Every day, European astronaut Thomas Pesquet sends out incredible pictures of Earth from orbit. City lights and nature's lights alike shine in his photos, here are some of his best shots from the past week alone.
Shown above, Paris appears below the International Space Station, nestled between two Soyuz spacecraft that are used to ferry astronauts to and from the orbiting complex. Pesquet is the 10th French astronaut to fly in space. This is his first space mission; he also has done some extreme exploration on the Earth for astronaut training, including in a cave network in Sardinia, Italy, and underwater as part of NASA's NEEMO (NASA Extreme Environment Mission Operations) work.
Pesquet can speak several languages, including English, French and Russian. Most of his tweets are sent twice, in both English and French.
Weird Features on Earth
It isn't too clear what Pesquet is photographing or where in this picture, but what we do know about astronaut photography is it's extremely important. While it's true that we enjoy astronaut images from the International Space Station, these images are also used by scientists to look at different things on the Earth. Over the years, astronaut photography has been used for things as diverse as climate change, disaster monitoring and even launch viewing.
A NASA press release from last year points out that astronauts in fact helped fuel the climate change movement. When the Apollo 8 astronauts sent back pictures in 1968 of the Earth as a fragile blue ball in space, it wasn't long before the first Earth Day happened (1970). Between astronauts and satellites, scientists can monitor changes on the Earth such as lakes drying up or deserts spreading.
Into the Dragon's Eye
This incredible shot of Hawaii's Mauna Loa shows streaks on its slopes from lava and from snow, according to Pesquet. From time to time, astronauts have caught volcanoes erupting from their perch on the space station, which provides a great view for scientists looking to make better predictions to help people. Past European Space Agency astronaut Alexander Gerst was in fact a volcanologist, a pretty rare specialty even among astronauts.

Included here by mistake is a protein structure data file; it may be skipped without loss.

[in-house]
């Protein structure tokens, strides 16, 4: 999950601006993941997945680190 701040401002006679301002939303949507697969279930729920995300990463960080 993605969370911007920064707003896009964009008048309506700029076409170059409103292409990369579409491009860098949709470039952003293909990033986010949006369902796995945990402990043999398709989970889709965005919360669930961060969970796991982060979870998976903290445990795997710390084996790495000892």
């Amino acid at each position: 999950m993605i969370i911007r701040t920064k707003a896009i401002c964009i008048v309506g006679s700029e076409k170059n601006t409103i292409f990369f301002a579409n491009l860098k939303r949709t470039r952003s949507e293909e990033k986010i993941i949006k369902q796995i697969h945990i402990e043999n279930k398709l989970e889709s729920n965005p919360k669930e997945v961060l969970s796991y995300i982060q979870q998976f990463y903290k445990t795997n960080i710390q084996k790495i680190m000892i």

Another European astronaut, Tim Peake, actually saw a volcano in action during his time in orbit last year. Peake recorded ash streams coming from a volcano that he identified as being in Eastern Russia; sources on the Internet later said it was Klyuchevskaya volcano, the tallest active volcano in the world.
Pesquet put a plea for addressing climate change in this tweet showing a gorgeous glacier: "So much snow it looks like cream! Let's tackle climate change and safeguard nature's balance." The European Space Agency and NASA both monitor climate change using satellites that track many different factors, such as precipitation, wind and solar radiation.
Funny enough, research on other planets can also help us better understand climate change on Earth. One of the more famous examples is Venus, where a runaway greenhouse effect is happening underneath the cloud banks, causing an oven-like surface that bakes unprotected spacecraft in moments. While Earth is not quite that extreme, it does help us understand the greenhouse effect, and how it can alter with cloud cover.
Great Barrier Reef
Shining like some sort of ocean spine, Australia's Great Barrier Reef shows off its aquamarine colors. "Another natural jewel that we must protect," Pesquet said in his accompanying tweet. In late 2016, NASA in fact did a study of its own at this reef as part of the COral Reef Airborne Laboratory (CORAL). While there is a touristic incentive to make sure the reef is healthy, there also are concerns about the environment there and at other reefs.
NASA points out that coral reefs worldwide are degrading because of human activities, and climate change more generally. Now scientists are on an urgent mission to make their data more unified and more accessible, before the reefs die out completely.
Pesquet managed to get some incredible detail of a small Bahamas island -- specifically, a private airstrip. "Not too shabby," Pesquet tweeted. "Uncanny detail picked up thanks to the 1150mm lens." It also shows the amount of training that Pesquet (and other astronauts) receive to get these incredible photos of the Earth.
Astronaut photography on the space station is enhanced thanks to a facility known as the , which features 360-degree windows facing Earth. Astronauts use it to keep an eye on approaching spacecraft, to take pictures of Earth below, and if time allows, to relax and just enjoy the view.
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